By Scott Malone and Elizabeth Barber BOSTON (Reuters) - Accused Boston Marathon bomber Dzhokhar Tsarnaev told a high school friend his older brother was "very strict" and might not like him because he was not Muslim, the friend testified on Tuesday. Stephen Silva, who federal prosecutors contend loaned Tsarnaev the gun used in the shooting, said he had long been friends with the defendant but had never met his 26-year-old brother, Tamerlan, who died following a gunfight with police four days after the bombing. Defense lawyers opened the trial at U.S. District Court in Boston with the blunt admission that Dzhokhar Tsarnaev had carried out the crimes he is charged with, focusing their hopes on the jury sentencing him to life in prison rather than the death penalty he could face if found guilty.
By Brendan Pierson NEW YORK (Reuters) - A woman who pleaded guilty to raising illegal campaign money for former U.S. Representative Michael Grimm of New York was sentenced on Tuesday to three months in custody. The sentence for Diana Durand, 48, was unexpected because prosecutors had not recommended anything more than probation. U.S. District Judge Sterling Johnson at a hearing in Brooklyn also ordered Durand to pay a $10,000 fine. Durand pleaded guilty in September to violating the Federal Election Campaign Act by directing more than $10,000 in campaign contributions to two candidates for the House of Representatives in 2010 through straw donors whom she reimbursed, avoiding federal caps on donations.
By Ian Simpson WASHINGTON (Reuters) - Britain's Prince Charles and his wife, Camilla, arrive in Washington on Tuesday for a four-day U.S. goodwill visit that includes a meeting with President Barack Obama, the British Embassy said. The Prince of Wales and the Duchess of Cornwall are seeking to boost Britain's partnership with the United States in such areas as climate change and encouraging corporate social responsibility, the embassy said. Charles, the 66-year-old heir to the British throne, and his wife arrive on Tuesday evening. On Wednesday and Thursday, they will tour monuments and historic sites including the Lincoln Memorial and Mount Vernon, home of the first U.S. president, George Washington.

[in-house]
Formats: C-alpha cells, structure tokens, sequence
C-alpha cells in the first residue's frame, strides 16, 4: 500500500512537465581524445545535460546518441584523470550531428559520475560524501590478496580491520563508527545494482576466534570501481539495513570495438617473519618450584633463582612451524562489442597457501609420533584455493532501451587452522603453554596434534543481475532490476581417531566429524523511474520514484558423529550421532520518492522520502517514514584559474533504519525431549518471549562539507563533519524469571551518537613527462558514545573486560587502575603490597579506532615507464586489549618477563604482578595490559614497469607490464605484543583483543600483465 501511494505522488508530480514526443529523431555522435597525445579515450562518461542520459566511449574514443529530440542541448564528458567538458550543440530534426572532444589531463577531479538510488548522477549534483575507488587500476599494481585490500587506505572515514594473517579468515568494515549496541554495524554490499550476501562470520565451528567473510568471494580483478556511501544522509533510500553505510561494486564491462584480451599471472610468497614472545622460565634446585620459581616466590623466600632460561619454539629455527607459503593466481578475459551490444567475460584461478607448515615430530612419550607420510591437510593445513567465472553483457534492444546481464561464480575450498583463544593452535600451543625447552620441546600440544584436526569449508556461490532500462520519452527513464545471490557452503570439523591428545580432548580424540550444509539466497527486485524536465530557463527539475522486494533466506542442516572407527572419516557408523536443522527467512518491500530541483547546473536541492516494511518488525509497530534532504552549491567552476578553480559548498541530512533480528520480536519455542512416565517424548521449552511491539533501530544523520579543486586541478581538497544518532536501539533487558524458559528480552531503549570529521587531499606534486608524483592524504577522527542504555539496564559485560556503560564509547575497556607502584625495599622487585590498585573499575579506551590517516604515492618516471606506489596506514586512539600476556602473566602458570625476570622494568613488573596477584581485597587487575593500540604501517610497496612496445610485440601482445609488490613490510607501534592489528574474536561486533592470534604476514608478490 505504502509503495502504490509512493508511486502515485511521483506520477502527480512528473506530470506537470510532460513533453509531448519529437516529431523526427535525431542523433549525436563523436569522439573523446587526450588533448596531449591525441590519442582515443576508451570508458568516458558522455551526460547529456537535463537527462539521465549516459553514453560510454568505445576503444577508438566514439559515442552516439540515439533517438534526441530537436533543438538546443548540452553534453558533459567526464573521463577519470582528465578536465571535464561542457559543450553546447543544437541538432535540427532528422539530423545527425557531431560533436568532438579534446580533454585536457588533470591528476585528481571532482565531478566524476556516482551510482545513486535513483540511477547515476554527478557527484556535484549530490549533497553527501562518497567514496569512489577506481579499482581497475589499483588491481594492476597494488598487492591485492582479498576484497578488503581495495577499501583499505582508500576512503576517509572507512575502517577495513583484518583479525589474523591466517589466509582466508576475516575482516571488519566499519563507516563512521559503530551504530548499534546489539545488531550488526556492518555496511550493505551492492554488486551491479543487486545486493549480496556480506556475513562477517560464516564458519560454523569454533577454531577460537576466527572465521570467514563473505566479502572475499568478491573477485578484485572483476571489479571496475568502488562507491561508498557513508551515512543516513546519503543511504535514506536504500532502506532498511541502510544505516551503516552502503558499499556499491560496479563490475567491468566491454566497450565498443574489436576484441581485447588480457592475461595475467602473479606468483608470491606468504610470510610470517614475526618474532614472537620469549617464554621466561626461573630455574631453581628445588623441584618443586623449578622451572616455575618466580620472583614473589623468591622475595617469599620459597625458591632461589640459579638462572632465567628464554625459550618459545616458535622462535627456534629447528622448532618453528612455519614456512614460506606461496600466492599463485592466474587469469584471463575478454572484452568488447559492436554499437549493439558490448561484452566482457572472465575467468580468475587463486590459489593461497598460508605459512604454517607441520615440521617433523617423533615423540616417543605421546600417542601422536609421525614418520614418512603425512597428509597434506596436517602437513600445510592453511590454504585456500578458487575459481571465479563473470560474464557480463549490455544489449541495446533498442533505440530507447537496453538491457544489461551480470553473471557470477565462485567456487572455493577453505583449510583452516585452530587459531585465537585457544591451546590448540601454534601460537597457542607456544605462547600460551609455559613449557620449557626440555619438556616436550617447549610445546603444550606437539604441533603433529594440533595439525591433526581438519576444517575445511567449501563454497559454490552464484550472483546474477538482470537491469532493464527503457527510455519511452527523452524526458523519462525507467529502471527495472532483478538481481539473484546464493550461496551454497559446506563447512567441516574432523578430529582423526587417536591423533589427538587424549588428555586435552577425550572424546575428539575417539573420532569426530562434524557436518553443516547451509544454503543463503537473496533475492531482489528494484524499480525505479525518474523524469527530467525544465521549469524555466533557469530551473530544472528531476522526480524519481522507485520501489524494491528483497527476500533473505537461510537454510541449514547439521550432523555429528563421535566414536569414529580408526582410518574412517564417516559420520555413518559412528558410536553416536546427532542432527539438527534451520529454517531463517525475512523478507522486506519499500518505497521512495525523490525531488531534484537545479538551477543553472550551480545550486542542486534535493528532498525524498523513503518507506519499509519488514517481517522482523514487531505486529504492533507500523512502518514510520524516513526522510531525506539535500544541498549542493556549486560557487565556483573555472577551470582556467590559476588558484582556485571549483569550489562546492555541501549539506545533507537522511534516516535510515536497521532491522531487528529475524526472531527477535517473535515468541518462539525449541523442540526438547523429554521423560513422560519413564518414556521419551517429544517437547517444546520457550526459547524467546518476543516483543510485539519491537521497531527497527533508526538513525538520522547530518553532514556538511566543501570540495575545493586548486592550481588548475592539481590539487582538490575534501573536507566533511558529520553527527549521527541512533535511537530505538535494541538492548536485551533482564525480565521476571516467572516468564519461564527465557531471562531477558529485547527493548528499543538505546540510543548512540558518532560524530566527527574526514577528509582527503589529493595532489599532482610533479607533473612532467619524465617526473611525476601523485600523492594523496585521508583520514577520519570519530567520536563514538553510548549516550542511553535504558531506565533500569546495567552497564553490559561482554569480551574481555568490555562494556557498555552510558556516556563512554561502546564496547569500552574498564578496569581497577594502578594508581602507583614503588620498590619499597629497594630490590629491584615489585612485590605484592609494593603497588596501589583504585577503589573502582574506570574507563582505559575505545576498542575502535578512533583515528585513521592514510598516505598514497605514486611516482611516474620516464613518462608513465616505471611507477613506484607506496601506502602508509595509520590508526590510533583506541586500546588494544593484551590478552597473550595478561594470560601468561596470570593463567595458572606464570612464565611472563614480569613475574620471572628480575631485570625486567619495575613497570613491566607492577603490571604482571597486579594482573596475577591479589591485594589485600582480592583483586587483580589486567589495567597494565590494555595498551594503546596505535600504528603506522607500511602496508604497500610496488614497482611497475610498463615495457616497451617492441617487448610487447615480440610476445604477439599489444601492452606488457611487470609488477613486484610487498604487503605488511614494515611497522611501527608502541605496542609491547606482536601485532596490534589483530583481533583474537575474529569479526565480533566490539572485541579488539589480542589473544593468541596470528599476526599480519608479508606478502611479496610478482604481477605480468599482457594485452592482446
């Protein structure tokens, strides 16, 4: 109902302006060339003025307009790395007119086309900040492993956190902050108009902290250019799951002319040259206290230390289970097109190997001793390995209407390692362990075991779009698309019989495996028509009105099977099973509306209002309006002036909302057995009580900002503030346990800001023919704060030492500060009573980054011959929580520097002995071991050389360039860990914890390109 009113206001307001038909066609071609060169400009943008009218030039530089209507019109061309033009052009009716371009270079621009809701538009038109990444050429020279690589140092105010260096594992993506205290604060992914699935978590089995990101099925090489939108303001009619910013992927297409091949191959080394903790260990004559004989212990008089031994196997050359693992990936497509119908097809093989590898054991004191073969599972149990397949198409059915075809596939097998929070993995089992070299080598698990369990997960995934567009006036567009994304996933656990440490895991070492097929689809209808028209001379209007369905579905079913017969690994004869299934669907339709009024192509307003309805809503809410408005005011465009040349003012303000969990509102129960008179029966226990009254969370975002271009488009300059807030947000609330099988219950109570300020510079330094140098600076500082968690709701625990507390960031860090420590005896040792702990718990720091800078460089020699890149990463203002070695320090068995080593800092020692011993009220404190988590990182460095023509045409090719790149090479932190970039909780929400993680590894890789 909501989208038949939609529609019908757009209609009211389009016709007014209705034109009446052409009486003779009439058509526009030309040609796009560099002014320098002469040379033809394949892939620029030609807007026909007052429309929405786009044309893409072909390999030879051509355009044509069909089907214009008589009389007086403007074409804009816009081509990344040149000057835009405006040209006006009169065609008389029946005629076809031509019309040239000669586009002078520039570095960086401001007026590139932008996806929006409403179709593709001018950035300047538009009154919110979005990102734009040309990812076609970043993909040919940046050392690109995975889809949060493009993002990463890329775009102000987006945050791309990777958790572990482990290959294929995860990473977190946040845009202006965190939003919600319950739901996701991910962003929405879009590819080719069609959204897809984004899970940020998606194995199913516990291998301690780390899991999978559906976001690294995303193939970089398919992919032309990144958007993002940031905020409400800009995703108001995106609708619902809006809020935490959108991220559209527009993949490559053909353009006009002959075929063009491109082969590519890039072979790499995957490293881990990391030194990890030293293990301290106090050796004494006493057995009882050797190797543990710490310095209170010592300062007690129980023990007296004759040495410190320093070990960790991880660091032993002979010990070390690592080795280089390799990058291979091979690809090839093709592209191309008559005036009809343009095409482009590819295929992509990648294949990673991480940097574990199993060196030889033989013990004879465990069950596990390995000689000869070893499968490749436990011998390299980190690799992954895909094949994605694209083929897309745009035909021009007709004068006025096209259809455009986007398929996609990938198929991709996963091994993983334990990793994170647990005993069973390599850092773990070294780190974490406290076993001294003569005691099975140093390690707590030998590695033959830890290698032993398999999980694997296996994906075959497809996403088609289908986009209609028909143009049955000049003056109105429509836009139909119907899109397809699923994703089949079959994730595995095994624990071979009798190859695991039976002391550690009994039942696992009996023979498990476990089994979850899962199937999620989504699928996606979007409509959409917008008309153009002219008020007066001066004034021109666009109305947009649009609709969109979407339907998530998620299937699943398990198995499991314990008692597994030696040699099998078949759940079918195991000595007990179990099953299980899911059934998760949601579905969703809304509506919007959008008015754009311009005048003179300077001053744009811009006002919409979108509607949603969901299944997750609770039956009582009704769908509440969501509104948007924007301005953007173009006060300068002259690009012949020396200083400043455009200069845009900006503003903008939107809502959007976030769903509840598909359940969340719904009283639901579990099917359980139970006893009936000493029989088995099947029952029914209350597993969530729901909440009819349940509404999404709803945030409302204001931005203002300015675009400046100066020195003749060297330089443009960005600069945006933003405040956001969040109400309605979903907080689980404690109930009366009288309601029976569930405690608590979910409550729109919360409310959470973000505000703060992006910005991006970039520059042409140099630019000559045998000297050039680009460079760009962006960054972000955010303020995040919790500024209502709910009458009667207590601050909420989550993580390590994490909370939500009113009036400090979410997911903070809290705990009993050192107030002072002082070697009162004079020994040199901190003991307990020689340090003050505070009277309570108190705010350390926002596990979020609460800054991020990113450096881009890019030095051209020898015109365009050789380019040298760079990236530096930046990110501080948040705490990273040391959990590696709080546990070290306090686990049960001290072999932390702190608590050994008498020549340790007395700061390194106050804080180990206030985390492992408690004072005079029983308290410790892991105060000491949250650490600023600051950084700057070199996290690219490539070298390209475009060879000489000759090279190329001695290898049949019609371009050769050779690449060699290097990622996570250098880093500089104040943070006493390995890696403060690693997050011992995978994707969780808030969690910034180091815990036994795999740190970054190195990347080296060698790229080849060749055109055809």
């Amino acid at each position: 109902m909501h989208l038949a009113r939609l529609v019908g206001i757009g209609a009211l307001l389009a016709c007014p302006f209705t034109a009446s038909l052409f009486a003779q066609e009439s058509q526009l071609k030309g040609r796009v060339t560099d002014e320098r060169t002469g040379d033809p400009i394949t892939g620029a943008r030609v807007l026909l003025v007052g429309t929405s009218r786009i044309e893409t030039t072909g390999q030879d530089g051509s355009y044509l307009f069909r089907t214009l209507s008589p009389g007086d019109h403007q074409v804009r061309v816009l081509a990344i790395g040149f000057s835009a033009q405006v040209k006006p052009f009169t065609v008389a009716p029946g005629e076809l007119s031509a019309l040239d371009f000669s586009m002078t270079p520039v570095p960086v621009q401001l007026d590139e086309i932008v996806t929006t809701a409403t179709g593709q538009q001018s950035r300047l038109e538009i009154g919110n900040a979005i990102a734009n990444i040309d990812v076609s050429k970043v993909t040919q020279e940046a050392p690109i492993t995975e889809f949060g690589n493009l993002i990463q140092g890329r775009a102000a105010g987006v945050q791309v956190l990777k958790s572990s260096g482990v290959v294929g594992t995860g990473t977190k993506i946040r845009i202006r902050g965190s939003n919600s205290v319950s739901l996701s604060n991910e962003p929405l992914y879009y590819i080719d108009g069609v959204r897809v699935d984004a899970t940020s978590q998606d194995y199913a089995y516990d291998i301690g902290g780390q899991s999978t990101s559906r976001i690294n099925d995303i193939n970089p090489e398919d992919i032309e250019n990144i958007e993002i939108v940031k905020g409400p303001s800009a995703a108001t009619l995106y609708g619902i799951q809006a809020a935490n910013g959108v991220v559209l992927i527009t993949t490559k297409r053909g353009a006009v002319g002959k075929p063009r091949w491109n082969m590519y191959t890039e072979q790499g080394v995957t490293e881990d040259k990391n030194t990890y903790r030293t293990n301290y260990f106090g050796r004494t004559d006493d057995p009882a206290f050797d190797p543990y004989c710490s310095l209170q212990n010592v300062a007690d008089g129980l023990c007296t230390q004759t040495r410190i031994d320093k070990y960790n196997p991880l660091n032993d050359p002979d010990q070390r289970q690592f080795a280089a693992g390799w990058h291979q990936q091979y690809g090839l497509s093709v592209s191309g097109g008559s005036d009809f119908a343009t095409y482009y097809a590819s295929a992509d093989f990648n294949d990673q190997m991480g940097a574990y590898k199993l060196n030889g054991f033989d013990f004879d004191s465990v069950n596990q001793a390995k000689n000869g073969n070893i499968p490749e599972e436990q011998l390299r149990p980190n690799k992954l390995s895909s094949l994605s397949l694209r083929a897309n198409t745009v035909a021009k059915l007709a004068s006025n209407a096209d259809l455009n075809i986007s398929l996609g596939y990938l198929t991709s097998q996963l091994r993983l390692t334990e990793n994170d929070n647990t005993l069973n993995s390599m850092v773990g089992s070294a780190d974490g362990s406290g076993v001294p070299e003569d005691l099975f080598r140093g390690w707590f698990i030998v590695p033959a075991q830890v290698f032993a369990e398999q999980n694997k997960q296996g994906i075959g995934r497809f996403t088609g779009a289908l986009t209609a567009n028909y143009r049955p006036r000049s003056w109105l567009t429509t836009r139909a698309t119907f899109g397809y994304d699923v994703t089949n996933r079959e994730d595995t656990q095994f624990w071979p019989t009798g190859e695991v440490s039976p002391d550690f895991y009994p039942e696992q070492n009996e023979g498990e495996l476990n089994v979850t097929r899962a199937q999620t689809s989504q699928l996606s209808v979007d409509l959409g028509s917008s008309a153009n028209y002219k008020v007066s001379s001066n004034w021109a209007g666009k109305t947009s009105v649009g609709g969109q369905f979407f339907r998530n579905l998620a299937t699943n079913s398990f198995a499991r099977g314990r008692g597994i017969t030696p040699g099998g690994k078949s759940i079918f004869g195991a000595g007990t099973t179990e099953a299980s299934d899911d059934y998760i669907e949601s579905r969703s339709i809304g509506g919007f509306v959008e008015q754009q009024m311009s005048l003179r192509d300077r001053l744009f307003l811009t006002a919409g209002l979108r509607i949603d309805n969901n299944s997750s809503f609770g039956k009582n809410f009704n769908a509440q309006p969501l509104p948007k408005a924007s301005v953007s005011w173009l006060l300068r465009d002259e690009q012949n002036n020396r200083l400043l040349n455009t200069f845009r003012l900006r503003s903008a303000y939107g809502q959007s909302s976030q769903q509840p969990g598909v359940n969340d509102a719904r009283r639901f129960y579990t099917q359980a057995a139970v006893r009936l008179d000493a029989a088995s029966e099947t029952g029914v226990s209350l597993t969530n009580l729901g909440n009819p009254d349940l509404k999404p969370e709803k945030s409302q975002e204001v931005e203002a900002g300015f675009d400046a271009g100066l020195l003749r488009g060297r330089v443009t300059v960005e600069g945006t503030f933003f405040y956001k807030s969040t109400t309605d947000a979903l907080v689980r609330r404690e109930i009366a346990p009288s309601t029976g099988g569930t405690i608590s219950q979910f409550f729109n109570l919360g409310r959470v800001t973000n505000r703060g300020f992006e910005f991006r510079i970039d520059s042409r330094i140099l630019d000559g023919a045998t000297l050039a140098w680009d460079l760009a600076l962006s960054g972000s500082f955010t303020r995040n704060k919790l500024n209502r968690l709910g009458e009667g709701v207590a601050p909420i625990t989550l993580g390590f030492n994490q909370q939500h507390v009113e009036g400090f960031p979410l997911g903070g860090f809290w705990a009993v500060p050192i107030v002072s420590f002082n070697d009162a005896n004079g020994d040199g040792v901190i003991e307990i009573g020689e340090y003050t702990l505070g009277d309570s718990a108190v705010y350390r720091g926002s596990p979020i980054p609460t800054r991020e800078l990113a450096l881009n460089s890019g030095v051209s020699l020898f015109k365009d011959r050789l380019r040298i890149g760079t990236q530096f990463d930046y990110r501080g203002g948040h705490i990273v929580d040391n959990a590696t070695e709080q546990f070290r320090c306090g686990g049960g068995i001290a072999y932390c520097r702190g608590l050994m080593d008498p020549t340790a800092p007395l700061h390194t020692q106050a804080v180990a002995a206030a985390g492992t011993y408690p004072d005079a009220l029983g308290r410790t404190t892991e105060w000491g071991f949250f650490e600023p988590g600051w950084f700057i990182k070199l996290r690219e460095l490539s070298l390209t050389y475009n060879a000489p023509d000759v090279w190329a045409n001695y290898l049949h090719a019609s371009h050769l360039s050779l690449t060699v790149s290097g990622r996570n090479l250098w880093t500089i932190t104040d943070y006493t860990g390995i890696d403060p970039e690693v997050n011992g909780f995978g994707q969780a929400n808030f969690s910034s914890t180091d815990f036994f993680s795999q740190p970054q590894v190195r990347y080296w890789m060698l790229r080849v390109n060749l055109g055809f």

By Sebastien Malo NEW YORK (Reuters) - Shamrocks and rainbow banners waved on Tuesday over the first openly gay group to march in New York City’s main St. Patrick’s Day parade, but gay rights advocates and elected officials called for greater inclusion in the event. Organizers of the city's 254th parade to celebrate Irish heritage shifted their policy this year for the first time to allow Out@NBCUniversal, an organization of gay employees of NBCUniversal, the parade broadcaster, to march in the procession up Fifth Avenue. "I will not be marching, but I look forward to progress in the future," said de Blasio, noting the parade, said by organizers to be the oldest and largest such event in the United States, was still not "open to folks who would like to participate who don't happen to work for NBC." Two dozen protesters, some waving signs reading "Who said St. Patrick was straight?", rallied on the sidelines of the parade led by Roman Catholic Cardinal Timothy Dolan, this year's grand marshal.
WASHINGTON (AP) — Bolstered by a spate of upbeat economic news, President Barack Obama is claiming the upper hand in the budget fight unfolding in Congress, aiming to exploit recent Republican stumbles to give Democrats an advantage despite their status as a weakened minority. But while Obama retains full use of the bully pulpit, his leverage over matters of government spending may prove limited.
With his political future in question, Israeli Prime Minister Benjamin Netanyahu on Tuesday made a list-ditch appeal to hard-liners as the country went to the polls in a tight parliamentary election, saying that high Arab voter turnout was endangering his right wing party's dominance.
A fraternity at Penn State University has been suspended as police investigate allegations that members used a secret Facebook page to post photos of nude women, some of whom appeared to be sleeping or passed out.
ANDERSONVILLE, Tenn. (AP) — If you're looking for pizza along the Andersonville Highway between the Museum of Appalachia and a mountain lake created by the Tennessee Valley Authority, your best bet may be the same place where you buy your bait and fill up your car.